Update: Google Now may be spreading its wings to iOS as well, if a now-yanked YouTube video is to be believed.
The vid looks to be a low-res promotional spot for Google Now on the iPhone and iPad, though it may be a fraudulent flick or a never-was project.
Exciting times are seemingly happening...well, now.
The popular Google Now feature built into Android Jelly Bean is looking ever more likely to make its presence felt on the Chrome web browser after the feature was again spotted by a Chromium developer.
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The handy personal assistant, which serves up alert Cards based on the information most relevant to the user at any given time, has been a revelation since it was announced at I/O last summer.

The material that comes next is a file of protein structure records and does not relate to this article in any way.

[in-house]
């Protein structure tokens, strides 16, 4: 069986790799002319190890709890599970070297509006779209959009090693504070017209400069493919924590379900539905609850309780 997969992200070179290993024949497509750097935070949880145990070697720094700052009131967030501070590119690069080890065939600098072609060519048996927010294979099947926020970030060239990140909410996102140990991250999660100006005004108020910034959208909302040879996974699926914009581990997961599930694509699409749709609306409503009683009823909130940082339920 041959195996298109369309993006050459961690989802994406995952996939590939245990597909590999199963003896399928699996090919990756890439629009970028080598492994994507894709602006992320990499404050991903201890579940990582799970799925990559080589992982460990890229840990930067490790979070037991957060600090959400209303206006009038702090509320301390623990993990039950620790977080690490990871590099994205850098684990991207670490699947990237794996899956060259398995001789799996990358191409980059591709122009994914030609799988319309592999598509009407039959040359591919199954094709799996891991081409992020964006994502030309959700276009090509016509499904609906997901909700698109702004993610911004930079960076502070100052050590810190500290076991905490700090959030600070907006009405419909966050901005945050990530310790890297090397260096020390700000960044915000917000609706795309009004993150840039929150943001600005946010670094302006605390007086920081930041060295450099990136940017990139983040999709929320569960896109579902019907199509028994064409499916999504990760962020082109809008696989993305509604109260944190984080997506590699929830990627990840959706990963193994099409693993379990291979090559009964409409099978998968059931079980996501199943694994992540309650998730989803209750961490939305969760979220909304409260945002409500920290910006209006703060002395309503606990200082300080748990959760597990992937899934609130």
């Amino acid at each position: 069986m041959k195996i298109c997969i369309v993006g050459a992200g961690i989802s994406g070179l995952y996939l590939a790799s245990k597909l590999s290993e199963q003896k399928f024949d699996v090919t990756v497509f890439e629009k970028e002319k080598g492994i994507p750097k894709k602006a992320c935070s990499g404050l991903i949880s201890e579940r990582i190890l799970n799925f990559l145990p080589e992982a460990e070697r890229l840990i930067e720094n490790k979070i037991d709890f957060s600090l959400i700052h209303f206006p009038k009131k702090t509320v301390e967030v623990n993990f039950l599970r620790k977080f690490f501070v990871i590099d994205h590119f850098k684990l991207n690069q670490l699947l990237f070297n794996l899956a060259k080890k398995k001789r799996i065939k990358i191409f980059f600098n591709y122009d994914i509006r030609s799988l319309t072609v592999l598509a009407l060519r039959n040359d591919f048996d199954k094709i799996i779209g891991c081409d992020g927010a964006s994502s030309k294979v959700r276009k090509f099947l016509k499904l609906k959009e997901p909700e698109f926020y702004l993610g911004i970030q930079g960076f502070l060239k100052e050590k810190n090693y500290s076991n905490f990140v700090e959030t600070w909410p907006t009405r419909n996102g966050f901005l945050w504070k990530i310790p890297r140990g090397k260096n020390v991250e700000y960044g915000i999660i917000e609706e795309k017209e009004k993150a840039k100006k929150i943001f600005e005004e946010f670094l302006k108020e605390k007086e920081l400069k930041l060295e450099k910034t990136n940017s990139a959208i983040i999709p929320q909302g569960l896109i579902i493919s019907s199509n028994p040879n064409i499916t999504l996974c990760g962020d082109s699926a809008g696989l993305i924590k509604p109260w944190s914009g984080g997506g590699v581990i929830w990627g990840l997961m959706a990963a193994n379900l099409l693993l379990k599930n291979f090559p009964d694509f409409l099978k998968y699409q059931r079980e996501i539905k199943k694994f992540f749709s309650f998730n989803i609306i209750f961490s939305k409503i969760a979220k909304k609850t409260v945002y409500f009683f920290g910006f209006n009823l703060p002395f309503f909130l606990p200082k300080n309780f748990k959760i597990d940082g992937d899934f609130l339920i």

Now it seems Google is preparing a launch for its web browsers on Windows and the Chrome OS, judging by a discovery within the Chromium (the open source version of Chrome) code by Francois Beauford.
The post within Chromium lets users enable and test the Google Now feature if they know the private Google URL. However, the feature hasn't yet been made public so that URL remains guarded.
The post on Chromium is headed "enabling testing Google Now component extension," and informs testers that the "Google Now component extension now can be turned on via chrome://flags."
However, this isn't the first time that Google Now for the Chrome browser has been foreshadowed by Beauford.
Back in December developers within the Chromium project were reported to have accepted a submission for "Creating a skeleton for Google Now for Chrome implementation" via Chrome notifications.
Also, in late January this year, the ability for Chromium developers to "Enable Rich Notifications" was also seen as a sign that the integration Google Now Cards isn't far away.